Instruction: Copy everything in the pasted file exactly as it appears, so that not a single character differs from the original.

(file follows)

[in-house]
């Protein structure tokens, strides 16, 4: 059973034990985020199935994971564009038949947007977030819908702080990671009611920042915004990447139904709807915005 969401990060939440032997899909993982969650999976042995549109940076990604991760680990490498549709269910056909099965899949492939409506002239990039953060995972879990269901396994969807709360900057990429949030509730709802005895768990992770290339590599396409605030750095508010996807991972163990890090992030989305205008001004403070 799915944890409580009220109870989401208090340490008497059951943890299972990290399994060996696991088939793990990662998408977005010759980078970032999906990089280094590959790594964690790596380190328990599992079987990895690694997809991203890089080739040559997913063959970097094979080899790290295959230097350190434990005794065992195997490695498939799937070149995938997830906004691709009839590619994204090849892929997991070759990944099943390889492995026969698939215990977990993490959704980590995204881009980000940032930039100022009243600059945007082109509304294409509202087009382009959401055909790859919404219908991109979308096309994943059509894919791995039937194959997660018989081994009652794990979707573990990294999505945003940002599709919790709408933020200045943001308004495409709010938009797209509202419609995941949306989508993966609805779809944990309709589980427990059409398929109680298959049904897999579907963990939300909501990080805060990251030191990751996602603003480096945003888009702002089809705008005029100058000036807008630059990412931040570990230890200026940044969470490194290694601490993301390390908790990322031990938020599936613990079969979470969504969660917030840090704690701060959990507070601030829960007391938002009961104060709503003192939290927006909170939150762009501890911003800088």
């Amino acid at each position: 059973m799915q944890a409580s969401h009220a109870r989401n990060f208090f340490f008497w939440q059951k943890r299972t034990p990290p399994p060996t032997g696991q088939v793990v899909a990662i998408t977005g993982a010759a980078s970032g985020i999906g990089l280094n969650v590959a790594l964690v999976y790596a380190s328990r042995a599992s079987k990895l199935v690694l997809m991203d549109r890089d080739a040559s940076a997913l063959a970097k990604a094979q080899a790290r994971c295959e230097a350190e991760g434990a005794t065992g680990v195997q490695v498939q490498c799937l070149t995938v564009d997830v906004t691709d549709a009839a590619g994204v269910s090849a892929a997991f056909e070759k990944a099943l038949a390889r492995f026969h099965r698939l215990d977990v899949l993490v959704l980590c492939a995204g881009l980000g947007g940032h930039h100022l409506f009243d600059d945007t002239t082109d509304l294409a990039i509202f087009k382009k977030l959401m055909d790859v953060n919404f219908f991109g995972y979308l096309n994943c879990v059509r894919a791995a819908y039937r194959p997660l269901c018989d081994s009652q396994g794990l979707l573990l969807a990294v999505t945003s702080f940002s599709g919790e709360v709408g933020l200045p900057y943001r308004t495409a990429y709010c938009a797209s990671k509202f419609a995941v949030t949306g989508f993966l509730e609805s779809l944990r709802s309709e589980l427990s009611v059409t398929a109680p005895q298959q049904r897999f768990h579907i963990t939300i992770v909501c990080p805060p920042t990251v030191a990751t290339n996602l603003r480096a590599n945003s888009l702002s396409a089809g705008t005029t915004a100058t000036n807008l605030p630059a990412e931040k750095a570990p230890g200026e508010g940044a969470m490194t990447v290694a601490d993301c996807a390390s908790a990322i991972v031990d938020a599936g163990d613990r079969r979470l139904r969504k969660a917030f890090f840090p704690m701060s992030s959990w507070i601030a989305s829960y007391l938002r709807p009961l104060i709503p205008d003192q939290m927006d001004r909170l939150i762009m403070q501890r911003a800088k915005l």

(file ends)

[in-house]
């Protein structure tokens, strides 16, 4: 059973034990985020199935994971564009038949947007977030819908702080990671009611920042915004990447139904709807915005 969401990060939440032997899909993982969650999976042995549109940076990604991760680990490498549709269910056909099965899949492939409506002239990039953060995972879990269901396994969807709360900057990429949030509730709802005895768990992770290339590599396409605030750095508010996807991972163990890090992030989305205008001004403070 799915944890409580009220109870989401208090340490008497059951943890299972990290399994060996696991088939793990990662998408977005010759980078970032999906990089280094590959790594964690790596380190328990599992079987990895690694997809991203890089080739040559997913063959970097094979080899790290295959230097350190434990005794065992195997490695498939799937070149995938997830906004691709009839590619994204090849892929997991070759990944099943390889492995026969698939215990977990993490959704980590995204881009980000940032930039100022009243600059945007082109509304294409509202087009382009959401055909790859919404219908991109979308096309994943059509894919791995039937194959997660018989081994009652794990979707573990990294999505945003940002599709919790709408933020200045943001308004495409709010938009797209509202419609995941949306989508993966609805779809944990309709589980427990059409398929109680298959049904897999579907963990939300909501990080805060990251030191990751996602603003480096945003888009702002089809705008005029100058000036807008630059990412931040570990230890200026940044969470490194290694601490993301390390908790990322031990938020599936613990079969979470969504969660917030840090704690701060959990507070601030829960007391938002009961104060709503003192939290927006909170939150762009501890911003800088």
């Amino acid at each position: 059973m799915q944890a409580s969401h009220a109870r989401n990060f208090f340490f008497w939440q059951k943890r299972t034990p990290p399994p060996t032997g696991q088939v793990v899909a990662i998408t977005g993982a010759a980078s970032g985020i999906g990089l280094n969650v590959a790594l964690v999976y790596a380190s328990r042995a599992s079987k990895l199935v690694l997809m991203d549109r890089d080739a040559s940076a997913l063959a970097k990604a094979q080899a790290r994971c295959e230097a350190e991760g434990a005794t065992g680990v195997q490695v498939q490498c799937l070149t995938v564009d997830v906004t691709d549709a009839a590619g994204v269910s090849a892929a997991f056909e070759k990944a099943l038949a390889r492995f026969h099965r698939l215990d977990v899949l993490v959704l980590c492939a995204g881009l980000g947007g940032h930039h100022l409506f009243d600059d945007t002239t082109d509304l294409a990039i509202f087009k382009k977030l959401m055909d790859v953060n919404f219908f991109g995972y979308l096309n994943c879990v059509r894919a791995a819908y039937r194959p997660l269901c018989d081994s009652q396994g794990l979707l573990l969807a990294v999505t945003s702080f940002s599709g919790e709360v709408g933020l200045p900057y943001r308004t495409a990429y709010c938009a797209s990671k509202f419609a995941v949030t949306g989508f993966l509730e609805s779809l944990r709802s309709e589980l427990s009611v059409t398929a109680p005895q298959q049904r897999f768990h579907i963990t939300i992770v909501c990080p805060p920042t990251v030191a990751t290339n996602l603003r480096a590599n945003s888009l702002s396409a089809g705008t005029t915004a100058t000036n807008l605030p630059a990412e931040k750095a570990p230890g200026e508010g940044a969470m490194t990447v290694a601490d993301c996807a390390s908790a990322i991972v031990d938020a599936g163990d613990r079969r979470l139904r969504k969660a917030f890090f840090p704690m701060s992030s959990w507070i601030a989305s829960y007391l938002r709807p009961l104060i709503p205008d003192q939290m927006d001004r909170l939150i762009m403070q501890r911003a800088k915005l």